Over the years, MSH has supported many CSOs across the globe to strengthen all these dimensions of sustainability. We have assisted these organizations to develop strategic plans, business plans and resource mobilization plans. We have taught them how to manage grants, write winning proposals, and strengthen their internal HR, financial, administrative and M&E systems. We have worked with them to strengthen leadership and governance. We have worked with them on communications, advocacy, building partnerships and reporting results. But when it comes to financial sustainability, a major gap for most CSOs, there is no right answer. At the end of the day, it is up to the leaders and board of each organization to consider all the funding options available and to choose the most appropriate mix, just as they must determine which core activities and implementation strategies are most appropriate to their mission and goals.

On the other hand, civil society organizations cannot forever rely on donor funding for their existence. As such, some of the things that we can do to enhance the sustainability of CSOs include providing them with targeted technical support and innovations to consider diversification, including fee for service, grants, public/private partnerships, social impact bonds, and microenterprise.

But in certain cases, some of these organizations may consider changing mission or even closing if the organizational relevance no longer exists.

Last summer, I was doing some work in Uganda and met with Professor Elly Katabira, a leading AIDS researcher in Africa and one of the founders of The AIDS Support Organization (TASO), the largest and one of the most successful AIDS NGOs in East Africa. Professor Katabira said:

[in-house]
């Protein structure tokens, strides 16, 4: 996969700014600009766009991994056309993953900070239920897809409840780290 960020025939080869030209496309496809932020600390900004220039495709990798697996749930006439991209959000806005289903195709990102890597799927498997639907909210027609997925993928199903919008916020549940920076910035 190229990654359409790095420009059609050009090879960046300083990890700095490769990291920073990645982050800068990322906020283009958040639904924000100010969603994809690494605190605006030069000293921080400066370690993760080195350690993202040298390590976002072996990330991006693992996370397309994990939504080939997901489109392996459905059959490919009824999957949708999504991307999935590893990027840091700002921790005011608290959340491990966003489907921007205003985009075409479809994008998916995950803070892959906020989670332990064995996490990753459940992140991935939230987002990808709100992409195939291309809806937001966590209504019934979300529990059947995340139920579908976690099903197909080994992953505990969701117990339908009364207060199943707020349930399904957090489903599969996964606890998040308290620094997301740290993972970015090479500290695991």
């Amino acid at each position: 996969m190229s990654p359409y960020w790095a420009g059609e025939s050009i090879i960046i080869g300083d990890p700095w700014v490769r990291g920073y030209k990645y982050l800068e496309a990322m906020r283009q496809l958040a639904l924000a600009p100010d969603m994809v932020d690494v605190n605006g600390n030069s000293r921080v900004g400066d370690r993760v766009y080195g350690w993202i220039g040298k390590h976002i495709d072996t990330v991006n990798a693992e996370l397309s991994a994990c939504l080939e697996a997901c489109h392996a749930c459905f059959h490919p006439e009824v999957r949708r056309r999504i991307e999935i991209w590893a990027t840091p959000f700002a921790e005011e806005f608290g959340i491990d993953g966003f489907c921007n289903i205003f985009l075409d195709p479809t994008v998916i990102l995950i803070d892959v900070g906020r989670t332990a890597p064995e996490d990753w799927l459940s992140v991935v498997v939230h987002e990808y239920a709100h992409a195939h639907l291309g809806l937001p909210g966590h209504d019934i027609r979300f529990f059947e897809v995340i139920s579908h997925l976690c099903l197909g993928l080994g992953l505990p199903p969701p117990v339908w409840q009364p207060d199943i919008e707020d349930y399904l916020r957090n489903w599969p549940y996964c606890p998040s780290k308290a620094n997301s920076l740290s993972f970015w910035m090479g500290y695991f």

Our vision says: A world without AIDS. It is very simple and we truly believe in it. And if AIDS disappeared today, we will close TASO the following day. Our task would have been accomplished. We will not hang around and try to reinvent ourselves. We are not that kind of NGO.

The AIDSTAR-Two project is now in its fifth and final year. Has organizational capacity development contributed to strengthening the AIDS response? If so, how?

We need to be clear about one fact: the AIDS response, at any level, requires strong and capable organizations.  There is no other way to deliver services efficiently and effectively and sustain these services over time except through strong organizations and organized communities. Indeed, human development itself cannot succeed without viable organizations.

Under AIDSTAR-Two, we have designed most of our capacity building interventions based on our Capacity Building Framework, which defines capacity building as an on-going evidence-driven process to improve the ability of an individual, team, organization, network, sector or community to create measurable and sustainable public health results. Our technical approach is informed by the following principles that underpin the way the project conceptualizes, designs, implements, monitors and evaluates organizational capacity strengthening and sustainability interventions: (1) ownership and leadership; (2) demand-driven technical support; (3) participation; (4) context-specific; (5) evidence-based capacity building practices; (6) results-oriented capacity building; and (7) learning and knowledge exchange.

As a result of investments in organizational capacity, we have seen the number of people accessing service grow, and the number of key populations in target communities reached with services and interventions also increase. For example, through AIDSTAR-Two’s work with CSOs in Honduras, in 2012, the CSOs achieved 100% of their targets for different PEPFAR indicators in their performance monitoring plans. In addition, their financial and technical monthly monitoring and reporting capacity and overall contract compliance was very strong. The Honduras project was later able to successfully transition its contracting mechanisms with the CSOs to the Honduran Health Ministry in an effort to support the scale up and sustainability of promotional and preventative HIV services to key populations. This was a major step forward toward achieving country ownership.

Learn more about AIDSTAR-Two